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A Call for Defensive Legislation
By: Brady Bizarro, Esq.

On April 5th, the House of Representatives passed the Self-Insurance Protection Act (SIPA; H.R. 1304) by a vote of 400 to 16. This was the third iteration of this bill, originally introduced at the suggestion of the Self-Insurance Institute of America (“SIIA”). This legislation is very important for our industry because it blocks federal efforts to regulate small stop-loss plans as health insurance by excluding the plans from the federal definition of “health insurance coverage.” If you were struggling to think of a federal law which redefines stop-loss as health insurance, that is okay. There is no such federal law on the books. Indeed, there has been no legislative proposal at the federal level to redefine stop-loss insurance in this way. This was defensive legislation, designed to ensure that federal regulators do not try to redefine stop-loss insurance. State legislatures around the country should take notice of this approach before it’s too late.

At the state level, we have already seen numerous efforts (often successful) at redefining stop-loss insurance or placing restrictions on coverage. Why are states pushing this kind of legislation? One development that added fuel to the fire was the U.S. Department of Labor’s Technical Release on November 6, 2014. It expressed the opinion that states should not be concerned that stop-loss regulation restricting policies based on attachment points would be preempted by the Employee Retirement Income Security Act (“ERISA”). Since that time, we have seen efforts to restrict stop-loss coverage in California, the District of Columbia, Maryland, New York, New Mexico, Florida, Delaware, Washington, Connecticut, and Utah.

In states where restrictions have not been put in place, or where the restrictions are not severe, employers and insurers alike should be pushing for defensive legislation to reaffirm that stop-loss insurance is not health insurance.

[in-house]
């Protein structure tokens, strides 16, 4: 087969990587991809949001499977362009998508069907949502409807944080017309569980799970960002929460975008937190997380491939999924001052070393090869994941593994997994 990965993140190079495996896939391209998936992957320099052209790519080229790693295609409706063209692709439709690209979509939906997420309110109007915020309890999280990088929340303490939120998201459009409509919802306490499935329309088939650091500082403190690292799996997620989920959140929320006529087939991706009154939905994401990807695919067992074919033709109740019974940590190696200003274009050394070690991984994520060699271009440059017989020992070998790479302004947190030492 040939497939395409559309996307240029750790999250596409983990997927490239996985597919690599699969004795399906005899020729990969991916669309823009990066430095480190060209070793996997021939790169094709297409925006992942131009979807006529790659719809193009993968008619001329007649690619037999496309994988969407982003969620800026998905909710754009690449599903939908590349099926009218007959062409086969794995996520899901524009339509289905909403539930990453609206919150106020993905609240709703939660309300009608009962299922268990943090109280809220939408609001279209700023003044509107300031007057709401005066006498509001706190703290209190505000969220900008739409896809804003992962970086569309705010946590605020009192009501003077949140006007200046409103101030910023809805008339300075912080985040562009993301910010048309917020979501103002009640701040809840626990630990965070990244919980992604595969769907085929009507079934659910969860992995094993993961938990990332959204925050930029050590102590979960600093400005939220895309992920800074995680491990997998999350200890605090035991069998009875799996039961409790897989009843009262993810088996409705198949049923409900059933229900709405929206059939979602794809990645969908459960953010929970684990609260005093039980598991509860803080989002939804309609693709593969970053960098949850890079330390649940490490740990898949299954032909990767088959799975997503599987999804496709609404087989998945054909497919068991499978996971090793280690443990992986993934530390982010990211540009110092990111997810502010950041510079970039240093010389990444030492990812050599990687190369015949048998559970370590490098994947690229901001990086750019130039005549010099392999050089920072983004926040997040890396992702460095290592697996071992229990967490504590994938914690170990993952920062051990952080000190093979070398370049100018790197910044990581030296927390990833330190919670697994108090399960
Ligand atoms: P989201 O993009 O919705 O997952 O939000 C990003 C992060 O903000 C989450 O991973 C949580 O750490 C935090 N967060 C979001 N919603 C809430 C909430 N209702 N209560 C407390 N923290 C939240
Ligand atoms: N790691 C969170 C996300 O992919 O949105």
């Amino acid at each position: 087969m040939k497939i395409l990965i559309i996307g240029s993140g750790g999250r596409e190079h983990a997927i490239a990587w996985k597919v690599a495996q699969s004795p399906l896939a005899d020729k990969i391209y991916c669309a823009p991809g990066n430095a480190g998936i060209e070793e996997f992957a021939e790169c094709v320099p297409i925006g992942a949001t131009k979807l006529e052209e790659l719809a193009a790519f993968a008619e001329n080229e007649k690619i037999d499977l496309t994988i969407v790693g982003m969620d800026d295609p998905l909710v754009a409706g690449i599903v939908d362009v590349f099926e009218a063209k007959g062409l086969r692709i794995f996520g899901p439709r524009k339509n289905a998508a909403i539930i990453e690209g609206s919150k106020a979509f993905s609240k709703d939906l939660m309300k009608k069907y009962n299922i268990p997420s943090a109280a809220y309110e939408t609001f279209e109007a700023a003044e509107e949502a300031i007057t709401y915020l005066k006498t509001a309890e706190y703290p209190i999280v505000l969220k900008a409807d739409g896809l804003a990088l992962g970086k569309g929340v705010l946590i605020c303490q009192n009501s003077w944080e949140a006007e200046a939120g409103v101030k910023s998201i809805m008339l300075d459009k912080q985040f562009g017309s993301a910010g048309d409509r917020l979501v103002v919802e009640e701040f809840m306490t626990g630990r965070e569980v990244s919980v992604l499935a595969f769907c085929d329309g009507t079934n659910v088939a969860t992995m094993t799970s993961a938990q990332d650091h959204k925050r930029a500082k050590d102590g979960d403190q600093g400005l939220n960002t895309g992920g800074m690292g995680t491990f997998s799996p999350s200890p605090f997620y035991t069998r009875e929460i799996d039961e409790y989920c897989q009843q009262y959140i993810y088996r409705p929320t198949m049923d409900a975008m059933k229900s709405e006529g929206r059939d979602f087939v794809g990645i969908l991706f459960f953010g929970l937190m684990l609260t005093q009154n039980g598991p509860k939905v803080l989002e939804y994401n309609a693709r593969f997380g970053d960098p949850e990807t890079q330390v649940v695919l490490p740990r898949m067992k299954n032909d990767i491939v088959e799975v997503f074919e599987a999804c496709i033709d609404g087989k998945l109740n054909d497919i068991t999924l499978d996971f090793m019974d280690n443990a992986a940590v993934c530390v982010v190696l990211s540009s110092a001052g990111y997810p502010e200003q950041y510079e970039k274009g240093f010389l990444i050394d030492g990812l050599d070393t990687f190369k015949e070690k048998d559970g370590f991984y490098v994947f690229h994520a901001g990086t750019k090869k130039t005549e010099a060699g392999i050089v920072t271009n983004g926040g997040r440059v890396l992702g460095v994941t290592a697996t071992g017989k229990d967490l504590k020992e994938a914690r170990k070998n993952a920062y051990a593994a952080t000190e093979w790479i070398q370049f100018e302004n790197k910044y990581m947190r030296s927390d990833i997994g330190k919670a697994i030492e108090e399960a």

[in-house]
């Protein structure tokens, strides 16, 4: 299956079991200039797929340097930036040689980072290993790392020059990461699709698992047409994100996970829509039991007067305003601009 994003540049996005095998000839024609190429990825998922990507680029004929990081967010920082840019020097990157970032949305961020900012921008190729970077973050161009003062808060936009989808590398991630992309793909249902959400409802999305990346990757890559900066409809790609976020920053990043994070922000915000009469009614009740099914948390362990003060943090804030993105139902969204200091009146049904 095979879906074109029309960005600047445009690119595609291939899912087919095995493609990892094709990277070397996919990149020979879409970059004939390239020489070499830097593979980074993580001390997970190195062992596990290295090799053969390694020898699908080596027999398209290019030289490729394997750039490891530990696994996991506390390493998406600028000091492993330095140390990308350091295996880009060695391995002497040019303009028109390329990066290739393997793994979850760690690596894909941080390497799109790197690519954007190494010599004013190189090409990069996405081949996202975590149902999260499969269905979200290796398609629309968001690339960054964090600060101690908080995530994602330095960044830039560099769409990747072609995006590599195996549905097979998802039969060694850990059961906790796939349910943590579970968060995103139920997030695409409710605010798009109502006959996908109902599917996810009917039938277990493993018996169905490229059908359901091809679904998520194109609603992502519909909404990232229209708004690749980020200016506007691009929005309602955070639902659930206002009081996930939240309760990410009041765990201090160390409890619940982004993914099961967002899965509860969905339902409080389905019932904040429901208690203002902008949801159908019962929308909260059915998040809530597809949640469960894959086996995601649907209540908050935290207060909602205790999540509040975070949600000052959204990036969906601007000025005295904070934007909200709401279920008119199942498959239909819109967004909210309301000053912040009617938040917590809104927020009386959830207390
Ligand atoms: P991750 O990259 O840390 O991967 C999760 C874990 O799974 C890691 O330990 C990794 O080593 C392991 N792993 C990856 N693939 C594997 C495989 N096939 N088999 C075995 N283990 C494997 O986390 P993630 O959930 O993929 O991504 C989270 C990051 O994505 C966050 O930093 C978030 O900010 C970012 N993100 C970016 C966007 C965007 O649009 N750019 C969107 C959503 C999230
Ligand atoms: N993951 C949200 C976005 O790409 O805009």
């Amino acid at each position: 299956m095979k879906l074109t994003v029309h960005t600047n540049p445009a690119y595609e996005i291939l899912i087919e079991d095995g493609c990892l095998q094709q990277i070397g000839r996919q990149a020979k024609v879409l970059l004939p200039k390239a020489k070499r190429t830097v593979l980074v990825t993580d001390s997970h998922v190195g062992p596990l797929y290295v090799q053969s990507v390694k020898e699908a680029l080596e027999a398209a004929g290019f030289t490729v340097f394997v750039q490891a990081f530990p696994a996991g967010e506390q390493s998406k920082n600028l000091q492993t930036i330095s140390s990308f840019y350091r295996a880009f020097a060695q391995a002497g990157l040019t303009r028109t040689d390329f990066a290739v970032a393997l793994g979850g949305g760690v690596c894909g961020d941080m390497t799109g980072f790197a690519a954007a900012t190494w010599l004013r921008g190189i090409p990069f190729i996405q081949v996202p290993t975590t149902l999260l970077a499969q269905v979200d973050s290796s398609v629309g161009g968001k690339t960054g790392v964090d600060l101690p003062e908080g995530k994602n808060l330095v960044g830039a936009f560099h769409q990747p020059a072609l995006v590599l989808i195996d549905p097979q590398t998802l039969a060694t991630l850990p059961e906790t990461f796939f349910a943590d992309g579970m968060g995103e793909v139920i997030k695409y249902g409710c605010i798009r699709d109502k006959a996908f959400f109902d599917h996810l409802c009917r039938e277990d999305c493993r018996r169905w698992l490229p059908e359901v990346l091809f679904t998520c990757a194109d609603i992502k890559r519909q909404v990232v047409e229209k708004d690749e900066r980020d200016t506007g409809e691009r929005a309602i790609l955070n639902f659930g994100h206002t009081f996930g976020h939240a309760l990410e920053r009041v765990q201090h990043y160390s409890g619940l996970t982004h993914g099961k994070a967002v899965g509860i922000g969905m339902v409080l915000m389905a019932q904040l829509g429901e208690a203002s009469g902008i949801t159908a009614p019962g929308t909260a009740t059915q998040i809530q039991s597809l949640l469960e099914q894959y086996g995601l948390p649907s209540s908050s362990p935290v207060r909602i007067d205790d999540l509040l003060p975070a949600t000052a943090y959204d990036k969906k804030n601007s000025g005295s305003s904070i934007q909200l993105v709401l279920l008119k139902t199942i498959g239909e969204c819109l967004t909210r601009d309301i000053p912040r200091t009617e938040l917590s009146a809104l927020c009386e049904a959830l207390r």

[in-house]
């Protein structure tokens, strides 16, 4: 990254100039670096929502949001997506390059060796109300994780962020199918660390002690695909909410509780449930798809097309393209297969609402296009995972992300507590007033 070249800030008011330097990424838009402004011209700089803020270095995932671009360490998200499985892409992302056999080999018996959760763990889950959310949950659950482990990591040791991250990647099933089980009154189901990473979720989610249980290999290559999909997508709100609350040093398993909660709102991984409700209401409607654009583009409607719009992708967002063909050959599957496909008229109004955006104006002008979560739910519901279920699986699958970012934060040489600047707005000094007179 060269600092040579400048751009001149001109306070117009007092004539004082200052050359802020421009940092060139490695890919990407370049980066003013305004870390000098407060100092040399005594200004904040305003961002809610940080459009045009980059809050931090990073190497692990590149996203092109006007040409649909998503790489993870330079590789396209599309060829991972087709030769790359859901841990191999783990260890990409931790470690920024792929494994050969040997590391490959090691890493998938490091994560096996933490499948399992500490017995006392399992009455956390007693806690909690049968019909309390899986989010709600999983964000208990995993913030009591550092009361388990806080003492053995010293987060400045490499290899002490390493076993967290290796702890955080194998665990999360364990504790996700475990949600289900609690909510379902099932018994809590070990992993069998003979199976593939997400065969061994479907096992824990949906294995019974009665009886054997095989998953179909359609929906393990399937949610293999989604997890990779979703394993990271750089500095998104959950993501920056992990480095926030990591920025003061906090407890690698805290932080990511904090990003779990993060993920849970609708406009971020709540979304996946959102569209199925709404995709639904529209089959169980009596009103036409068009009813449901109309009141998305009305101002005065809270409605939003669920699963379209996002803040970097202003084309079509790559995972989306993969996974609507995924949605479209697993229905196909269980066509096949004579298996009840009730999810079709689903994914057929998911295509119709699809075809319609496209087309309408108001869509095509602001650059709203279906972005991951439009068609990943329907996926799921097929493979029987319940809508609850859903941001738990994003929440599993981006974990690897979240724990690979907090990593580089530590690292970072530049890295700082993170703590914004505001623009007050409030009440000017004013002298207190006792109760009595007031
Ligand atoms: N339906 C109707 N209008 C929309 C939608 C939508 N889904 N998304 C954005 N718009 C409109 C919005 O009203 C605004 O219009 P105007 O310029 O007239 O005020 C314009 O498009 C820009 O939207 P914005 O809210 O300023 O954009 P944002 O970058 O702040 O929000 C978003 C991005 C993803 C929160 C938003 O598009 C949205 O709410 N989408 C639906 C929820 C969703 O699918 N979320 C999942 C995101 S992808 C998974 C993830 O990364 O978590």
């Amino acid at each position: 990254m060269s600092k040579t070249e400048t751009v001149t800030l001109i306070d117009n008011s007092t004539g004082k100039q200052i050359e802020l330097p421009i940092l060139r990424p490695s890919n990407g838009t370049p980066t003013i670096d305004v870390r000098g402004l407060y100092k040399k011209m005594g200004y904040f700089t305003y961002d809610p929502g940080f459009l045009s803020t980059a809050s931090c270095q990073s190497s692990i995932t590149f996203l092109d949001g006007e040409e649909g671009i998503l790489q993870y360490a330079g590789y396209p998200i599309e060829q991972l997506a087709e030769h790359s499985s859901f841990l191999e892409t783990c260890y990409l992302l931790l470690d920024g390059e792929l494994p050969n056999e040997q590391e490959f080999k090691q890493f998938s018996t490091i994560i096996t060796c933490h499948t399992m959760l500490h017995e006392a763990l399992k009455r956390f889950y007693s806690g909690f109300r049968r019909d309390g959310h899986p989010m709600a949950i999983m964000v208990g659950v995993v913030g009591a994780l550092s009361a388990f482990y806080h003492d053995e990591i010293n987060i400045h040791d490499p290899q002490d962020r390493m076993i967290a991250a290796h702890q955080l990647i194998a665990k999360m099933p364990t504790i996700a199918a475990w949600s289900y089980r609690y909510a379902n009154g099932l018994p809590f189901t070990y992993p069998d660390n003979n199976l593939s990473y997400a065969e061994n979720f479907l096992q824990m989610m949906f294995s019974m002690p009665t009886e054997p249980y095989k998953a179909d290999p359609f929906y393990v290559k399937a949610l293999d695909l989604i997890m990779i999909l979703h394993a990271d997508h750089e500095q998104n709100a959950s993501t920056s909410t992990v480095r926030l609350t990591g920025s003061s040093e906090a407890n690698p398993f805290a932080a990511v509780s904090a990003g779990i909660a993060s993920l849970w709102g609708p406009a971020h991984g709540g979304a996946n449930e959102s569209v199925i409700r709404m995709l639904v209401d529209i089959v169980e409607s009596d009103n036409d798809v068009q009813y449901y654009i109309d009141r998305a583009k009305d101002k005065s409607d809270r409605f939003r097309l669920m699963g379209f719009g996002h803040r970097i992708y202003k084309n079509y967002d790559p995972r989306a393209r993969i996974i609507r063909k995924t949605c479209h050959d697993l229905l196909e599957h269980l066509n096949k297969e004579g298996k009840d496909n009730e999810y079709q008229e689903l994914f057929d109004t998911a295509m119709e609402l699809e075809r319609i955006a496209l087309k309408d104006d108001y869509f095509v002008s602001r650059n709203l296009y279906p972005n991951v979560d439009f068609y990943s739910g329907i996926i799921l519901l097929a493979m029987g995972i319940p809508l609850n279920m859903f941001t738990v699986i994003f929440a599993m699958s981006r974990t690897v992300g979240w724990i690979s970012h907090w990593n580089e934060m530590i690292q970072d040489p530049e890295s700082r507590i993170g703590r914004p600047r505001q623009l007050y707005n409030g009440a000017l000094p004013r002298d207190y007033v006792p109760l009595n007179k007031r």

List of Self-Funded Industry Acronyms

By popular demand, The Phia Group has published a list of common or helpful industry acronyms. This list has historically been used this as a training tool for The Phia Group's own employees, but it is being provided here in the hopes that it is found informative.

Click here for the list.

The Phia Group thanks you for sharing its common goal of reducing health care costs and helping the self-funded industry grow.


Back to Basics: Plan Language 101
Most situations that involve self-funded benefit plans revolve around language within the plan document. Whether deciding if a service is experimental, or figuring out whether a dependent is actually covered, or deciding whether a leave of absence will extend coverage, the plan document controls in just about all situations. For that reason, it's all the more disastrous when poor plan language handicaps plans and TPAs. Like we always say, your rights are only as good as your language.

Back by popular demand, The Phia Group's very own Jen McCormick was the star of this webinar, since nobody knows plan documents like Jen.

Thank you for joining The Phia Group's legal team - and Jen McCormick - for an hour on Wednesday, June 15th, 2016, at 1:00pm (EST), as we went "back to basics" and discussed some best and worst practices for plan drafting, to help make sure your plans don't lose their rights by failing to claim them in the first place.

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